In 1984, President Ronald Reagan designated July as National Ice Cream Month and the third Sunday of the month as National Ice Cream Day. He recognized ice cream as a fun and nutritious food that is enjoyed by a full 90 percent of the nation’s population. In the proclamation, President Reagan called for all people of the United States to observe these events with “appropriate ceremonies and activities.” With this in mind I thought I’d talk just a bit about ice cream and its history.
Did you know…
Each American consumes a yearly average of 23.2 quarts of ice cream, ice milk, sherbet, ices and other commercially produced frozen dairy products.
The Northern Central states have the highest per capita consumption of ice cream at 41.7 quarts.
More ice cream is sold on Sunday than any other day of the week.
Ice cream and related frozen desserts are consumed by more than 90 percent of households in the United States.
Ice cream consumption is highest during July and August.
The most popular flavor of ice cream in the United States is vanilla (27.8 percent), followed by chocolate (14.3 percent), strawberry (3.3 percent), chocolate chip (3.3 percent) and butter pecan (2.8 percent).
Children ages 2 through 12, and adults age 45 plus, eat the most ice cream per person. Those middle-age folks are just fuddy-duddies I guess.
The average number of licks to polish off a single scoop ice cream cone is approximately 50.
The History of Ice Cream and the Cone
The origins of ice cream can be traced back to at least the 4th century B.C. In the Persian Empire, people would pour grape juice concentrate over snow – in a bowl – and eat this as a treat. In particular this was consumed when the weather was hot. Either snow would be saved in the cool-keeping underground chambers known as “yakhchal” or taken from fresh snow that may still have remained at the top of the mountains by the summer capital – Hagmatana, Ecbatana or Hamedan of today. In 400 BC, the Persians went further and invented a special chilled food, made of rose water and vermicelli which was served to royalty during summers. The ice was mixed with saffron, fruits, and various other flavors. Other early references include the Roman emperor Nero (A.D. 37-68) who ordered ice to be brought from the mountains and combined with fruit toppings, and King Tang (A.D. 618-97) of Shang, China who had a method of creating ice and milk concoctions. Ice cream was likely brought from China back to Europe. Over time, recipes for ices, sherbets, and milk ices evolved and served in the fashionable Italian and French royal courts.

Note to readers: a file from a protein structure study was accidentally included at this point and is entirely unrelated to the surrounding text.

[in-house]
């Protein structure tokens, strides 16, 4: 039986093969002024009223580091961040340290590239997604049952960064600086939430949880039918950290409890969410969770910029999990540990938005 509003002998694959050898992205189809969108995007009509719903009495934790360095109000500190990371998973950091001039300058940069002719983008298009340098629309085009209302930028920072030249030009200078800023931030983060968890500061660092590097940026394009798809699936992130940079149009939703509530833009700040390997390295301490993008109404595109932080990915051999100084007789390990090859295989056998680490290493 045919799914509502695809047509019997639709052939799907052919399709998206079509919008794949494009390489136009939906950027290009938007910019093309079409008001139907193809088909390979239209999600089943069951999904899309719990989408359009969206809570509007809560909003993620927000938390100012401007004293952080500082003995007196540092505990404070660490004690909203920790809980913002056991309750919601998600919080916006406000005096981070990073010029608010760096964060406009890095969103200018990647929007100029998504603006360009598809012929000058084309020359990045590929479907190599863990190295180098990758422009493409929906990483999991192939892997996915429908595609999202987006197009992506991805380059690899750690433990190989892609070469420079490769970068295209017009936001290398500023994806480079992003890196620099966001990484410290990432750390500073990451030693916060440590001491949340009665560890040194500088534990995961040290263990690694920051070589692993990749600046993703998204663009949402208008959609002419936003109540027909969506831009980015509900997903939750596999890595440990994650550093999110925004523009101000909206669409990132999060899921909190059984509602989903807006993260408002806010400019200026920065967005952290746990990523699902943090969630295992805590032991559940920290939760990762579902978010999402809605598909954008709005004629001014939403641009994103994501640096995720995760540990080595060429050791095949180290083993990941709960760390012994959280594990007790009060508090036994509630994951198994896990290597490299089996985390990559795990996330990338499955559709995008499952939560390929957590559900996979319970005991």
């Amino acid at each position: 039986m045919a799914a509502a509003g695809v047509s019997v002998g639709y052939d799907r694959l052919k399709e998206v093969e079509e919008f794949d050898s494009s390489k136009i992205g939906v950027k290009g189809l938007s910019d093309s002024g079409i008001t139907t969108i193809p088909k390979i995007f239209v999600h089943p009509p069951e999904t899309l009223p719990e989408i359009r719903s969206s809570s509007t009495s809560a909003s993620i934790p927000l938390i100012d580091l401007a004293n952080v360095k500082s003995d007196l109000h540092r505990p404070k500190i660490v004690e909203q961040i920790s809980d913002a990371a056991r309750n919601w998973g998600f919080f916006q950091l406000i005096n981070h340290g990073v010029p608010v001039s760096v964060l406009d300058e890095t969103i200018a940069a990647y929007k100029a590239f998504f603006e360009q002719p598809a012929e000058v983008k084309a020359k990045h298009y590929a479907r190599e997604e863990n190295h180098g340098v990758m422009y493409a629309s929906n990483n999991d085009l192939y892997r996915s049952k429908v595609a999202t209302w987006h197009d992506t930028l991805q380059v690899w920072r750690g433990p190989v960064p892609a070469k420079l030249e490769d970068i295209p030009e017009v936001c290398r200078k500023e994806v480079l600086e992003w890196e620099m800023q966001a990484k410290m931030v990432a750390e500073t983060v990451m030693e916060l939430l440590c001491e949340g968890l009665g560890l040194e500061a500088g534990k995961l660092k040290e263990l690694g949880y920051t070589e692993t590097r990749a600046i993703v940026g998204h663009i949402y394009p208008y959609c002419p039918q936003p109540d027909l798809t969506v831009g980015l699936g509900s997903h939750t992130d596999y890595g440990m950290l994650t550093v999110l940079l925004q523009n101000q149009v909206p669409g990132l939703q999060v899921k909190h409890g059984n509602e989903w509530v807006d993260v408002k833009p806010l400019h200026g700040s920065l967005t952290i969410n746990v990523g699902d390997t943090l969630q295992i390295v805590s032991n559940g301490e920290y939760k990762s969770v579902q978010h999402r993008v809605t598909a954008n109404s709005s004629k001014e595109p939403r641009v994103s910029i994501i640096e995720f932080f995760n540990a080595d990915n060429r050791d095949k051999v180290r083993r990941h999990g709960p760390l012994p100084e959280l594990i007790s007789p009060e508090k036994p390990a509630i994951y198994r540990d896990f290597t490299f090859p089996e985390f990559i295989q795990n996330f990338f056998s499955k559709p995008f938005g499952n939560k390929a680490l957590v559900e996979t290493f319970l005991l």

After the dessert was imported to the United States, it was served by several famous Americans. George Washington and Thomas Jefferson served it to their guests. In 1700, Governor Bladen of Maryland was recorded as having served it to his guests. In 1774, a London caterer named Philip Lenzi announced in a New York newspaper that he would be offering for sale various confections, including ice cream.
In 1812, Dolley Madison served a magnificent strawberry ice cream creation at President Madison’s second inaugural banquet at the White House.
The first ice cream cone was produced in 1896 by Italo Marchiony. Marchinoy, who emigrated from Italy in the late 1800s, invented his ice cream cone in New York City. Around the same time a similar creation, the cornucopia, was independently introduced at the 1904 St. Louis World’s Fair.
Stephen Sullivan of Sullivan, Missouri, was one of the first independent operators in the ice cream cone business. In 1906, Sullivan served ice cream cones at the Modern Woodmen of America Frisco Log Rolling in Sullivan, Missouri.
In taking our own advice, Marie made us these delectable sundaes using Blue Bunny reduced fat, no sugar added vanilla ice cream, Hershey’s dark chocolate topping, real whipped cream, and a bing cherry on top – they were absolutely scrumptious – and not all that bad for us either. A win-win situation if ever there was one!
If you missed your chance to party on Sunday, lament not; July is national Ice Cream month, so you still have a few days to get in a lick or two.